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Physical vs. Metaphysical Worship

This entry is part 3 of 10 in the series

"Worship in Hebrews"

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Hebrews 12:18-29 provide an important summary of the book’s argument concerning worship. The author’s descriptions of these two contrasting mountains are instructive and important to his argument, highlighted by the emphatic position of the negative term οὐ (“not”) in verse 18 and the strongly negative term ἀλλά (“on the contrary”) in verse 22. Lane summarizes,

The foundational experiences of Christians have been qualitatively different from those of Israel at Sinai. The sharp contrast, brilliantly drawn in rhythmic, measured phrases and balanced conceptions, exhibits the fundamental differences between the old and new covenants and between Moses and Jesus, respectively, as mediators of the encounter with God.1

The essence of this distinction, therefore, is the primary thrust of his argument. This approach to God in the OT is physical—it can be touched (ψηλαφωμένῳ); it has visual sensations—burning fire (κεκαυμένῳ πυρὶ), darkness (γνόφῳ), gloom (ζόφῳ), and storm (θυέλλῃ); it has aural sensations—the sound of a trumpet blast (σάλπιγγος ἤχῳ) and actual words spoken from God Himself (φωνῇ ῥημάτων). In other words, this OT worship was decidedly sensory. This is what naturally comes to mind when considering OT worship; the Jews had a beautiful tabernacle and later a Temple that shone brightly in Jerusalem with elaborate priestly adornments, gold, and fine linens—they could see this worship. They had incense and burnt offerings—they could smell this worship. Worshipers actually had to lay their hands on the animal as it was being slaughtered, and then they would be given meat from that animal to eat—they could feel this worship; they could taste this worship. It was all very physical and sensory. It created an experience of the senses that permeated the whole being.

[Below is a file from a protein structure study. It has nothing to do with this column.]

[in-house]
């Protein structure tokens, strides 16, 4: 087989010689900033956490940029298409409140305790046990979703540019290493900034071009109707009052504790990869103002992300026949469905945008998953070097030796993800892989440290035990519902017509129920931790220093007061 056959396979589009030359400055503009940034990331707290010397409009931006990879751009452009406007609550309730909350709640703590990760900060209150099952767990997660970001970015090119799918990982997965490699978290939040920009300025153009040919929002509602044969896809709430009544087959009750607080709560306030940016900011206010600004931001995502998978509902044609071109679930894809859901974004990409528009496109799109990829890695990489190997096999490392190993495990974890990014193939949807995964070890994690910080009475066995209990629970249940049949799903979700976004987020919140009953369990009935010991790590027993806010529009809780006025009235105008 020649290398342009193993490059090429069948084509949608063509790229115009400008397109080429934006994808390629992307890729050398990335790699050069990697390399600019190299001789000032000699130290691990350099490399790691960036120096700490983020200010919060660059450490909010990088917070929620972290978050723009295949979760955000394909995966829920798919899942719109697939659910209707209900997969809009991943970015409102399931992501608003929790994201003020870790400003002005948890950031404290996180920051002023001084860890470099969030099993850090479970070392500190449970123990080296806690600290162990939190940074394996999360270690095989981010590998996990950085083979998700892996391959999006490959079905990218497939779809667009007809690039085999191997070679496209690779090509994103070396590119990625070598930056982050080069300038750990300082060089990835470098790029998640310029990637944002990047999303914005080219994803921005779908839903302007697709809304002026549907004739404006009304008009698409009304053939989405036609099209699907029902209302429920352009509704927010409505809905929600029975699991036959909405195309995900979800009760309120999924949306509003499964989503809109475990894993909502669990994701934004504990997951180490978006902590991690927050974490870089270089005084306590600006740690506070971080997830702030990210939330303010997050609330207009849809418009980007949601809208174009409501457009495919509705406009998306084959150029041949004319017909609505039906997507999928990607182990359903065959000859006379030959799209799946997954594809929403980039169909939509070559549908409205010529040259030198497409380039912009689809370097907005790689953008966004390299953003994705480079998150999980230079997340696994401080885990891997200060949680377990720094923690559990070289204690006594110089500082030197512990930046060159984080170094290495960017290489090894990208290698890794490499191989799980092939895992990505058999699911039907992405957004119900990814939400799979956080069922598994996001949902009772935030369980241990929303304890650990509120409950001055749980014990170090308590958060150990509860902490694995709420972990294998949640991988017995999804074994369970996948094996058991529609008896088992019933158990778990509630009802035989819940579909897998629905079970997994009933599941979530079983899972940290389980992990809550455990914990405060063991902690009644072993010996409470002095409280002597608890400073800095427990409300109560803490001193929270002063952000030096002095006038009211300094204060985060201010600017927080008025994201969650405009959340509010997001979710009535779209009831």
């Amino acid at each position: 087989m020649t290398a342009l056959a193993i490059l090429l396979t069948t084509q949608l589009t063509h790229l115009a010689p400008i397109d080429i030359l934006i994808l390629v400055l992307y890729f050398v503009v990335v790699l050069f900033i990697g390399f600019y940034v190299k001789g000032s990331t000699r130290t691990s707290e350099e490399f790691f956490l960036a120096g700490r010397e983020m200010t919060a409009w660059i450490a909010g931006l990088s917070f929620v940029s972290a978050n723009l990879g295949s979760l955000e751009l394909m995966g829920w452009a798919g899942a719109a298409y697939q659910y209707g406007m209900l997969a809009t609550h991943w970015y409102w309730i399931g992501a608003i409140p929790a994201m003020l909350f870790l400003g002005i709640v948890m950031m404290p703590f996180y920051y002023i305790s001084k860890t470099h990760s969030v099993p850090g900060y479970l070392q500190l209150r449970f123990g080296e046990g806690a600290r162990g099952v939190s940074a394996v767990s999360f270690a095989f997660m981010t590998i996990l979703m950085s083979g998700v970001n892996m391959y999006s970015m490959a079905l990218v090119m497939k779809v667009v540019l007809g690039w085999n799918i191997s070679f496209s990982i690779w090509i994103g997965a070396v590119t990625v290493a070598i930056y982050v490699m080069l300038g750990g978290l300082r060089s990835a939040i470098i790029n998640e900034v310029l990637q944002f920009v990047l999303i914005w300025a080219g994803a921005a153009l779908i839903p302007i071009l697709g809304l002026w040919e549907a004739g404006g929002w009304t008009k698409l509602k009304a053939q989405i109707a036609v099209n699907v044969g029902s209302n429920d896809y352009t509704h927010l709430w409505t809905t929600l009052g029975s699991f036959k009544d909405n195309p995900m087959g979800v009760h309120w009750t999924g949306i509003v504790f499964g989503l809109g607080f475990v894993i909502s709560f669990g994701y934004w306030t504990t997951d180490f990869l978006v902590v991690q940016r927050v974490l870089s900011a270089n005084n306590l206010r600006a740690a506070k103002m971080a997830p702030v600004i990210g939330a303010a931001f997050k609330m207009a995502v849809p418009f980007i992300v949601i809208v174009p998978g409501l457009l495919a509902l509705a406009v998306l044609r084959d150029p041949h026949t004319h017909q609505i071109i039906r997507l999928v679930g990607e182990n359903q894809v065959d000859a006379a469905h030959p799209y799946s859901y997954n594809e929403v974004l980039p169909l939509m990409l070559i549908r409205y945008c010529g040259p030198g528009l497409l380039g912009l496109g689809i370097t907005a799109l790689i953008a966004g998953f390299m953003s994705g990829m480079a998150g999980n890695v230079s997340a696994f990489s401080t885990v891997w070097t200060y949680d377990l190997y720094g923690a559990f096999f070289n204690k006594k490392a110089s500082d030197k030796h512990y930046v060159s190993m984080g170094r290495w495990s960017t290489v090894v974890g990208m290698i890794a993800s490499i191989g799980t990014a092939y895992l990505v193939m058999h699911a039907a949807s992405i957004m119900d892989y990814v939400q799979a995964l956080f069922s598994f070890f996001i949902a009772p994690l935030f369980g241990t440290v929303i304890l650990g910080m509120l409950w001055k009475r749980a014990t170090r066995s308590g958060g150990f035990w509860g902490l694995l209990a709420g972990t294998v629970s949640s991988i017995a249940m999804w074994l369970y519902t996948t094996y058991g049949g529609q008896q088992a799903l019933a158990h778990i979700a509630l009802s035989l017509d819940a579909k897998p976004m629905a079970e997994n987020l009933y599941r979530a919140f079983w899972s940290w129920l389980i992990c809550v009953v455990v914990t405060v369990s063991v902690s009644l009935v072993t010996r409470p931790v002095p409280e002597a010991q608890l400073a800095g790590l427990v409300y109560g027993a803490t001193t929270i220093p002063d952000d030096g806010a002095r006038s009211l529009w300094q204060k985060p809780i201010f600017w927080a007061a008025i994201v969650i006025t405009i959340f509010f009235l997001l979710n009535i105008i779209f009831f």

The author also describes the response this kind of approach to God created in those who were present. This physical, sensory worship in the OT created very physical reactions—they resisted it; they begged that God stop speaking (12:19)—it was terrifying. Severe judgment was connected to this worship—if they did something wrong, they would be killed. Even an animal that touched Mt. Sinai would be stoned (12:20). Moses himself trembled with fear when God revealed himself in this way (12:21). Lane notes that the term the author uses in verse 18 as the first description of the Sinai event, ψηλαφωμένῳ (“to what may be touched”), is not found in the OT account but rather was added by the author as a summary of what he considered “determinative for the developed contrast between Sinai and Zion.”2 In other words, the author means to specifically highlight the physical, tangible aspects of this worship.